Enabling online education for young cancer patients in Moldova

Enabling online education for young cancer patients in Moldova

Feb 16, 2021

In September 2020, Ruslan, an eight-year-old boy from a small village in eastern Moldova, arrived at the Oncological Institute of the Republic of Moldova to be treated for leukaemia. Being hospitalised in the capital, far from home, was a challenge for Ruslan and his family alike. With four other children to provide for, it was especially difficult for Ruslan’s father, the family’s sole breadwinner.

The COVID-19 pandemic brought additional complications, such as limits on travel, a ban on hospital visits, and the need to comply with personal protection requirements. For a low-income family like Ruslan’s, these obstacles were financially insurmountable. To help, Ruslan’s doctors allowed his father to stay with his son at the hospital for the duration of treatment – about nine months.

“Our lives changed the day doctors told us about Ruslan’s illness,” his father says. “Part of our family remained at home, while my son and I moved into the hospital. At the same time, Ruslan had to continue learning during his treatment. I had no idea how to organise this.”

The paediatric oncology units of the Oncological Institute are designed to house patients for long-term treatment, thus the facility includes a school for hospitalised children. However, due to the pandemic, classes moved online and the only way to connect with teachers was through electronic devices. Recognising that this might preclude some children from participating, the public association Viața fără leucemie – Life without Leukaemia – provided laptops, headphones and other supplies to enable young oncology patients to participate in online schooling.


The electronic devices for remote learning were provided as part of the “Support during the COVID-19 pandemic for paediatric cancer patients and families who take care of them” project, led by People in Need (PIN) and implemented by Viața fără leucemie within the European Union-funded COVID-19 Solidarity Programme for the Eastern Partnership. The aim of the project is to mitigate the adverse effects of COVID-19 and to contribute to the longer-term socio-economic resilience of vulnerable groups in Eastern Europe.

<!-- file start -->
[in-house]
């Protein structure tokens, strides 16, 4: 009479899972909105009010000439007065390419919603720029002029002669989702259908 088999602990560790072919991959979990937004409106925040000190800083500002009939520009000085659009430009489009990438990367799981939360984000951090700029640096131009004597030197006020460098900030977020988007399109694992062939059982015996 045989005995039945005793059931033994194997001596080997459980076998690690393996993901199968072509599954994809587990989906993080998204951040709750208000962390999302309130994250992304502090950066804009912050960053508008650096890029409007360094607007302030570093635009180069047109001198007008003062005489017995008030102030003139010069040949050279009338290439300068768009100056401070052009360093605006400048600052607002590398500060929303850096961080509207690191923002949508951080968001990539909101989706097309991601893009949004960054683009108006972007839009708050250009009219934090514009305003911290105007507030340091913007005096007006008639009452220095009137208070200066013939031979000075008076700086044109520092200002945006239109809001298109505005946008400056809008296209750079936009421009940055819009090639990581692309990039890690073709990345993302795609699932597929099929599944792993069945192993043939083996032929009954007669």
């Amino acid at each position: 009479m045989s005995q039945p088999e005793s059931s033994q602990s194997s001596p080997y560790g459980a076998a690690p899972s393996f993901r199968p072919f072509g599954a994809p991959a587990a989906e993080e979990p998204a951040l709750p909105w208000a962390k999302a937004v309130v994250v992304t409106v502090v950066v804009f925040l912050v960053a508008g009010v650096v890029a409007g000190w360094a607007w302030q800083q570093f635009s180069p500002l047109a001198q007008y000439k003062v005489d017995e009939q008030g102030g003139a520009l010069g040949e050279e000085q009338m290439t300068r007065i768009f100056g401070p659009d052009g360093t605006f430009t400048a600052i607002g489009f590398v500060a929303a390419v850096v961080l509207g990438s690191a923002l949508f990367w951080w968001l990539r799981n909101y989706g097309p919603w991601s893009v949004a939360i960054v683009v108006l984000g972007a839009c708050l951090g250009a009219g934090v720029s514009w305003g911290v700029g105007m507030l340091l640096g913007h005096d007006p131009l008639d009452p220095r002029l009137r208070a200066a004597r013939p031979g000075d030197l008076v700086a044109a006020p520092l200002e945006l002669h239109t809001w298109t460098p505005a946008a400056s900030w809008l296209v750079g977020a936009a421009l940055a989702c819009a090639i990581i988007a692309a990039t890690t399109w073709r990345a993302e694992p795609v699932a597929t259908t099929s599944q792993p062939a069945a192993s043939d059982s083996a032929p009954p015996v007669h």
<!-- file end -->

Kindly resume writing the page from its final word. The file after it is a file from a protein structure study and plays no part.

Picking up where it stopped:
Natalia Vîlcu-Bajurean, President of Viața fără leucemie, says: “We saw the pandemic spreading and affecting families in our country, and we immediately understood that it would disproportionately impact the children being treated at the Oncological Institute. We had no time to do a lot of thinking, we just needed to find a way to provide help where it was needed the most. This programme, funded by the European Union, came at the right moment and we are very glad we could help these children attend online classes.”

Thanks to the project, children being treated in the oncological units can keep up with their education and enjoy new forms of entertainment while undergoing chemotherapy. This is important, as emotional well-being is a key element to overcoming even the most serious of illnesses.


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This material was produced with the financial support of the European Union. Its contents are the sole responsibility of the public association “Viața fără leucemie” and People in Need Moldova and do not necessarily reflect the views of the European Union.


Author: „Viața fără leucemie”, People in Need Moldova